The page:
4. Blessed are they that dweel in Your House. The men who are always occupied in the Lord's service, or those who are in God's House even when they are in their own houses—the men who are always at home with God, who feel that the canopy of Heaven is the roof of God's House in which they dwell and who, therefore, never go away from God's House, but always dwell there with Him—
It also brings to us—at least it does to me—a painful remembrance of the time wasted—time spent unprofitably before our conversion when, if we were not actually doing damage to the souls of others, yet we allowed opportunities for doing them good to glide by unused. Oh, these blessed hours, these precious hours, these more than golden hours in which Christians may win souls for the Lord Jesus Christ! Angels never had them and the spirits of just men made perfect have them no more. Though they can render other and perhaps yet higher service to their Lord, this special service of soul-winning is reserved for us who are still living on this earth. We have, at the longest, only a few days, or weeks, or months, or years allotted to us in which we may glorify God by being a blessing to our fellow creatures after we have found the Lord for ourselves! Yet some of us allowed many years to pass away before we even gave earnest heed to these things for ourselves. Those of us who were brought to know the Lord in our early youth, bless Him for that, yet we
regret that we were not saved in our childhood. We wish we had given to God the very first rays of the morning of our life as well as the bright beams of the fuller day, so that we might have been made a blessing to the Church and the world as soon as we had intellect and understanding—and were capable of influencing the minds and hearts of others.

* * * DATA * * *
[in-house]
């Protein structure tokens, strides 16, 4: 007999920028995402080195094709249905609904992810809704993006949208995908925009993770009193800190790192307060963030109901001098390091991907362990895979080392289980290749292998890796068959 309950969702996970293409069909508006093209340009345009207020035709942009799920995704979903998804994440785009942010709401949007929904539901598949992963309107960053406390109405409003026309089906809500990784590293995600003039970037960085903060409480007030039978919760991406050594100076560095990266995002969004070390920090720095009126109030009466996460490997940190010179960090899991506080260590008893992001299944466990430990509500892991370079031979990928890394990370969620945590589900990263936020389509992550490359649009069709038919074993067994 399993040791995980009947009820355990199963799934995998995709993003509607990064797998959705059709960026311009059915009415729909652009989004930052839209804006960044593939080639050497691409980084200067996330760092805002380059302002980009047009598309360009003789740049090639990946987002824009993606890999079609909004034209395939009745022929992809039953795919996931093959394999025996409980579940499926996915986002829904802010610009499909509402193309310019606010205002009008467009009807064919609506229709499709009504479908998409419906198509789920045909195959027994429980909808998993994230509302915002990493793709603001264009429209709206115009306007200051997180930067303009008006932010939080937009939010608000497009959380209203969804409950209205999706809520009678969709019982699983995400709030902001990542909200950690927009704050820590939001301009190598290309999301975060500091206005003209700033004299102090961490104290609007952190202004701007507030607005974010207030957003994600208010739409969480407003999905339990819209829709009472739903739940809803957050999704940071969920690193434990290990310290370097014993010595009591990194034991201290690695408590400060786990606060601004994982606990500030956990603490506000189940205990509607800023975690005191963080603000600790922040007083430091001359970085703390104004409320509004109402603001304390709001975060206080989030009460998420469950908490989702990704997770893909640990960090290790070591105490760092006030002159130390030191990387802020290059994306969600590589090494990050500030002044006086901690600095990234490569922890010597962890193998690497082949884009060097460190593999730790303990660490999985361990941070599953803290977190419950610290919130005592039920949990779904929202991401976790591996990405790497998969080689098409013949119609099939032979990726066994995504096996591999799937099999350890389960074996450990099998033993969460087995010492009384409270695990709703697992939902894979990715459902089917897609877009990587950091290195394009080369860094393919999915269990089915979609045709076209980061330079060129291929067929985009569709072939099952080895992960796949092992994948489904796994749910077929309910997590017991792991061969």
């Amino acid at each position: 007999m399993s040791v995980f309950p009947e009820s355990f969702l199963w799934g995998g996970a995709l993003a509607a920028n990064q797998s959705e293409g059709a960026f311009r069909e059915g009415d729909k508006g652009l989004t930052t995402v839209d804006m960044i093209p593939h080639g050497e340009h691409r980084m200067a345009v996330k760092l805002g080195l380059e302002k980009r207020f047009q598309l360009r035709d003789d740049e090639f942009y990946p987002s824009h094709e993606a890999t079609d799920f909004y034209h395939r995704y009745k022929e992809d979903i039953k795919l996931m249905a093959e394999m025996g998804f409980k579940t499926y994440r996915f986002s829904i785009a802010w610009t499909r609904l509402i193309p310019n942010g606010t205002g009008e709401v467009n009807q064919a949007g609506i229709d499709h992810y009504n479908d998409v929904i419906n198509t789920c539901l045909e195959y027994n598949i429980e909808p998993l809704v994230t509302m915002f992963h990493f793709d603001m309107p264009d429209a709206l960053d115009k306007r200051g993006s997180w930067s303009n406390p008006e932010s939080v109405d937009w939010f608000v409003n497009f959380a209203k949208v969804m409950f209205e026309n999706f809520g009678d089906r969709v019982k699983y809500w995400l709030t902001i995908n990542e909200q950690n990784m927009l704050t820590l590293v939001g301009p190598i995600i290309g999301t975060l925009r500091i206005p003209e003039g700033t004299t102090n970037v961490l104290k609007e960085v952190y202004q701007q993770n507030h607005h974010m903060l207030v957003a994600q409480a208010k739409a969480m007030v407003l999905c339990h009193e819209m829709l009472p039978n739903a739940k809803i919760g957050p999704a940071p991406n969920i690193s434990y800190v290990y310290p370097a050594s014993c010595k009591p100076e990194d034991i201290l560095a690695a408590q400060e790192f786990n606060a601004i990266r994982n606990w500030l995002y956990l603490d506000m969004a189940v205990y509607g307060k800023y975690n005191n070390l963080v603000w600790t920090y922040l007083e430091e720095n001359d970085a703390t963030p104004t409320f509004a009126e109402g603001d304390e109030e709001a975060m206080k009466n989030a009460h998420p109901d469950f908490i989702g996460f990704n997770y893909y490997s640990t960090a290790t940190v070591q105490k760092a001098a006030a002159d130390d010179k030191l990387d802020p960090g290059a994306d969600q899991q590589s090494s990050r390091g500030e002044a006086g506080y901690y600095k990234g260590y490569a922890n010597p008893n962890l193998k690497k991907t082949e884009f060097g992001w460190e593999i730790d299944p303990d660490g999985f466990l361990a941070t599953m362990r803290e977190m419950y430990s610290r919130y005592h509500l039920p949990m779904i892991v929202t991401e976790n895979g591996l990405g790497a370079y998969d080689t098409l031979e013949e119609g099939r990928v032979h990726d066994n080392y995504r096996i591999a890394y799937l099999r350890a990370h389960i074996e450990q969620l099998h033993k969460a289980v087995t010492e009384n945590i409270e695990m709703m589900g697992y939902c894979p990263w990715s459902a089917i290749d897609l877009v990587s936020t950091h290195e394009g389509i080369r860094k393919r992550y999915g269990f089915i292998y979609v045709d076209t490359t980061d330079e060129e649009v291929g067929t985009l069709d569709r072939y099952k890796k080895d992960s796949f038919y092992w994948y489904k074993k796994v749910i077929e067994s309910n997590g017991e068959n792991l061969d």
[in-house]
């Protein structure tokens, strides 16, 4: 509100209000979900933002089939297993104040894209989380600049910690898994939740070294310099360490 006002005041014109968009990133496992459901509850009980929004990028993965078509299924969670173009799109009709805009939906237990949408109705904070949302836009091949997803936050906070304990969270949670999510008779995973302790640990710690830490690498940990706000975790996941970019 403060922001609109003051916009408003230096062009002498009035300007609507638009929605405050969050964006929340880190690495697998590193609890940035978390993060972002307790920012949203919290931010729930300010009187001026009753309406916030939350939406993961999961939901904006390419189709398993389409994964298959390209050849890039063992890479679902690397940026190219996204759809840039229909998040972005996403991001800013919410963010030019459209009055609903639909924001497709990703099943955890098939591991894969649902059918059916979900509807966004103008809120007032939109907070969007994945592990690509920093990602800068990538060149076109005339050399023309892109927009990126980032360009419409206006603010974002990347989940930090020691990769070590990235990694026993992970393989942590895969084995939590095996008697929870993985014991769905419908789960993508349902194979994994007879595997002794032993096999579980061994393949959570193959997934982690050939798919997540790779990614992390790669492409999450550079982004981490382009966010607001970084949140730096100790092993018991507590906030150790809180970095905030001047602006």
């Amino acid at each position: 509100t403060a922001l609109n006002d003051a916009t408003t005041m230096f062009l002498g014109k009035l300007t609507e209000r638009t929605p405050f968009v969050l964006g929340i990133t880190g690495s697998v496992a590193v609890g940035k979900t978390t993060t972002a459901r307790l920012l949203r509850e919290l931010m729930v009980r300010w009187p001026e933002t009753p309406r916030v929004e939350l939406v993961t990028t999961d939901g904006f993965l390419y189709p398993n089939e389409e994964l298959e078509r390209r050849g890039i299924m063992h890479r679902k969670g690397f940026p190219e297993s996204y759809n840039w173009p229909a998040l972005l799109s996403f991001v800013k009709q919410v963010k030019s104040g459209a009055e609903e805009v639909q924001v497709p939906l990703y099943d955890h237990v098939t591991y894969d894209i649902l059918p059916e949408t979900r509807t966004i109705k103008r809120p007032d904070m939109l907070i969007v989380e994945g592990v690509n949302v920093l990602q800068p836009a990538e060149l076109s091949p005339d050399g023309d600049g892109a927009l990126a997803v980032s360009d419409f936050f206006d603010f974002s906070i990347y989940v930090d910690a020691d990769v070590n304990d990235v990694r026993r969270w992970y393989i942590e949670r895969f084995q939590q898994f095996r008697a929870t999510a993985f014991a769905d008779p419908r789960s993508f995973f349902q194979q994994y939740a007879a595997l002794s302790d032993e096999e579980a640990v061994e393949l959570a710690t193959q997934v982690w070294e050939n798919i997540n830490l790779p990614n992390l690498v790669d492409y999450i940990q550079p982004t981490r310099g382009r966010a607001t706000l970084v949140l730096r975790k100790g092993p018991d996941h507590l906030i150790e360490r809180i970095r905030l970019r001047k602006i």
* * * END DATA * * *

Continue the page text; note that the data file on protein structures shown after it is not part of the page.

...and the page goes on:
There is another reflection which is also a sorrowful one and causes us deep regret—namely that since the ever-blessed hour when the Holy Spirit taught us to trust in Jesus and gave us new life in Him, we have not been such a blessing to our fellow creatures as we ought to have been. Not altogether in vain have we lived—we have not sown to the flesh, but to the Spirit—yet how scanty has been our sowing of the Good Seed of the Kingdom! And, in consequence, how small has been the harvest that we have reaped! Oh, that we had availed ourselves of all the golden opportunities we have had of serving the Lord Jesus Christ! How much more good we might have done had we been earnest at all times, fervent at all seasons, had we thrown spirit, soul and body entirely into this holy service—and lived and breathed alone for our Lord and Savior Jesus Christ! If we had reached the ideal Christian life so that we did eat, drink and sleep eternal life, having Christ living in us and we living in Him, how much more we might have achieved than any of us have yet done! The capacity to "be a blessing" to others was given to all of us who have believed in Jesus at our conversion—but we have left that precious talent unused to a very large extent. To some Christians, and to some now present, this message must go home and this question must be asked and answered—what have we done for Him who died to save us? Alas, how little—at the most, how little—but by the most idle, alas, alas, how little! God help you to turn your regret to practical account while the glad sound of the text rings in your ears like the music of a silver bell, "You shall be a blessing." Let your tears fall plenteously as you recall the sad fact that before you knew the Lord, you were a curse to others—and not a blessing—and that even since you have known Him, you have not grasped the truth of the text and realized the fullness of its blessed meaning as you should have done, for such tears of regret will be likely to lead you to change your course of action for the future!